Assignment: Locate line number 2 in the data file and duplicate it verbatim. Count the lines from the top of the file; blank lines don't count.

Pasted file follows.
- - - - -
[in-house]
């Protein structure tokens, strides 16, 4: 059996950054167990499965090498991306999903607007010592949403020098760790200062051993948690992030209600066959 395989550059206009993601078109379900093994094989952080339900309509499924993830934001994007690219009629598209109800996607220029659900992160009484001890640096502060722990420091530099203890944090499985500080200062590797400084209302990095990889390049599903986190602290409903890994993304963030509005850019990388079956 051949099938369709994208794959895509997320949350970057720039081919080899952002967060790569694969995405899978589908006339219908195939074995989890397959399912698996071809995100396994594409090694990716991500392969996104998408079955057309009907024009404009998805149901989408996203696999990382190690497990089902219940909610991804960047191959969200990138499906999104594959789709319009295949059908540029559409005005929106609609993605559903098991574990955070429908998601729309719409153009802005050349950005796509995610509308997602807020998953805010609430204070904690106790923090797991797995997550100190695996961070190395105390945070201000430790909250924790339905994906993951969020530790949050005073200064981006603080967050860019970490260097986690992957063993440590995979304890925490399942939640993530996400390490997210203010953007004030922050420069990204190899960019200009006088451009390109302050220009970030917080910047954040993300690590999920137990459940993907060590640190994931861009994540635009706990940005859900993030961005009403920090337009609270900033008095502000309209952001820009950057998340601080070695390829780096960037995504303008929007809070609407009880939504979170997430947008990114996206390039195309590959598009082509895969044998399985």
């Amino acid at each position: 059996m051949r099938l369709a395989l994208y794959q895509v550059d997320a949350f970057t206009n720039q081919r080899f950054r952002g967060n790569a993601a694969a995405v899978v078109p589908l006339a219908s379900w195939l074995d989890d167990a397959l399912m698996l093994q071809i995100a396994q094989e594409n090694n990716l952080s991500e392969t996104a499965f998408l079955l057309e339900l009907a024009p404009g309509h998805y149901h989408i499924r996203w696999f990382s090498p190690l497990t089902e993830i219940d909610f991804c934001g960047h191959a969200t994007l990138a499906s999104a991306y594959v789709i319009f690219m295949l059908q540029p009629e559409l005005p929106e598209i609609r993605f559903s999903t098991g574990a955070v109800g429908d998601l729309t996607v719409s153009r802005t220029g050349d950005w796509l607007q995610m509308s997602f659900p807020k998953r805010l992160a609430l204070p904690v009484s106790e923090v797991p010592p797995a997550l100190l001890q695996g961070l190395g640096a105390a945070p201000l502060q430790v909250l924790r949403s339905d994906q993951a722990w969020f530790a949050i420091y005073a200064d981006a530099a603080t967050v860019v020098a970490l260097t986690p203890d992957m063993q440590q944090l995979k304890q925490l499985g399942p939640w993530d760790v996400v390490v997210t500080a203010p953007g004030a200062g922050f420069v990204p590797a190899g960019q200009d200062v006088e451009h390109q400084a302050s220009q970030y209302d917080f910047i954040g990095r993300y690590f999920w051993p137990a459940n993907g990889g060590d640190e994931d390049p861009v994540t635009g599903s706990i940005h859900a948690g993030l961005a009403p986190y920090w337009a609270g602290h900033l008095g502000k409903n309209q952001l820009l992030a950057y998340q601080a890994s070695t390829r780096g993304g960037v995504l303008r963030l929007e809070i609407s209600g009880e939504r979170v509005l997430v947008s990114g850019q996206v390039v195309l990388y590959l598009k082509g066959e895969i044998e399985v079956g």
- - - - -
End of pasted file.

């Protein structure tokens, strides 16, 4: 059996950054167990499965090498991306999903607007010592949403020098760790200062051993948690992030209600066959 395989550059206009993601078109379900093994094989952080339900309509499924993830934001994007690219009629598209109800996607220029659900992160009484001890640096502060722990420091530099203890944090499985500080200062590797400084209302990095990889390049599903986190602290409903890994993304963030509005850019990388079956 051949099938369709994208794959895509997320949350970057720039081919080899952002967060790569694969995405899978589908006339219908195939074995989890397959399912698996071809995100396994594409090694990716991500392969996104998408079955057309009907024009404009998805149901989408996203696999990382190690497990089902219940909610991804960047191959969200990138499906999104594959789709319009295949059908540029559409005005929106609609993605559903098991574990955070429908998601729309719409153009802005050349950005796509995610509308997602807020998953805010609430204070904690106790923090797991797995997550100190695996961070190395105390945070201000430790909250924790339905994906993951969020530790949050005073200064981006603080967050860019970490260097986690992957063993440590995979304890925490399942939640993530996400390490997210203010953007004030922050420069990204190899960019200009006088451009390109302050220009970030917080910047954040993300690590999920137990459940993907060590640190994931861009994540635009706990940005859900993030961005009403920090337009609270900033008095502000309209952001820009950057998340601080070695390829780096960037995504303008929007809070609407009880939504979170997430947008990114996206390039195309590959598009082509895969044998399985």